Literally sneaking up on solutions

Literally sneaking up on solutions

Have you ever noticed how much of our language revolves around space? We talk about moving forward and backwards through time. We also move towards abstract things like solutions and outcomes. You can bypass obstacles and win people onto your side.

And if someone tries to pull you to their side, you can always go in another direction.

On some level, our mental landscapes are actual places. They have scope and direction. If your happy place is a sandy beach, then the sky above you means something different to the water lapping the shore.

You can move through this landscape to really experience different things.

Some people remain trapped in bad places. They can’t move on (and there’s that spatial language again) from a bad memory, a bad idea or a bad emotion. If they found the best part in these landscapes – or a better place altogether – that would help take them out of the problem.

This isn’t an instant, magic cure for anything.

You’d be surprised how much it helps, though.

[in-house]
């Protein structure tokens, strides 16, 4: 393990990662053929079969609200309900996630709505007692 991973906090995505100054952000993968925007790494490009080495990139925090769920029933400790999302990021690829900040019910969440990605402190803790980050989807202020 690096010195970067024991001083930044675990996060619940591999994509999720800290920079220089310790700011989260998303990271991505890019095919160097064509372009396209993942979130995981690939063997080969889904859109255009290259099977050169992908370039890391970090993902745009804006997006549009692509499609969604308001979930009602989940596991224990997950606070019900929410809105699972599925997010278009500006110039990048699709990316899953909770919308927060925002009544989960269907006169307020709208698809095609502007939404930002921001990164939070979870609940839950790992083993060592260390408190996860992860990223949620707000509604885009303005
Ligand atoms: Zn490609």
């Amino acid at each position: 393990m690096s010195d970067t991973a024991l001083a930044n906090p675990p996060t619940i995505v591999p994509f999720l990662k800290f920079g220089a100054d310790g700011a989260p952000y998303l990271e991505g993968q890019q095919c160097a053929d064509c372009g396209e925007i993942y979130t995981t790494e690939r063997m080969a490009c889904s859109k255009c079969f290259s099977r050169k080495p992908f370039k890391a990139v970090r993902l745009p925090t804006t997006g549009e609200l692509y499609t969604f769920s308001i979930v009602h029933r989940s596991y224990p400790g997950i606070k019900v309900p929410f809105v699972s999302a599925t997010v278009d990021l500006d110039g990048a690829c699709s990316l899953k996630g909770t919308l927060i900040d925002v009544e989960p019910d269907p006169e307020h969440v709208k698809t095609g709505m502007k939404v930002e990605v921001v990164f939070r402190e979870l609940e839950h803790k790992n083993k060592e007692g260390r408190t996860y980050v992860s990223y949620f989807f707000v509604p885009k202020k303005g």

There’s even an element of space right before you have an insight.

There are two ways you can have an epiphany, whether “large” or “small”:

The first is to stumble into it. One moment, you have no idea what the answer is. Then, in the next moment, you see the solution in your mind.

The second is to sneak up on it. You kind of feel like you’re on the right path. There’s something here, so you explore the idea some more. You can tell when you’re getting closer to the solution or further away.

It all comes down to space.

And the better in tune with your unconscious you are, the greater your creativity becomes.

Your mental landscapes become sharper, more detailed and more symbolic.

Your ability to move through them becomes greater.

What else do you need to get what you want?

The next time you feel like you’re wrestling with a problem or sneaking up on a solution, put yourself into a hypnotic trance. Then you can literally wrestle or literally sneak up on it.

It’s fast, fun and effective. And it’s how I write these articles – I’m less putting words on a page and more following a river through my mind.

How else could I generate so much unique content? With a limitless landscape before me, I know I’ll never run out of ideas.

You can use your mind the same way or, I hope, for something much better.

You have to learn self-hypnosis first, though. Otherwise you’re just a tourist, not an explorer of your mind.

Everything you need to know – from inductions to troubleshooting to using the trance – is in this guide:

Photo by Ethan Weil on Unsplash

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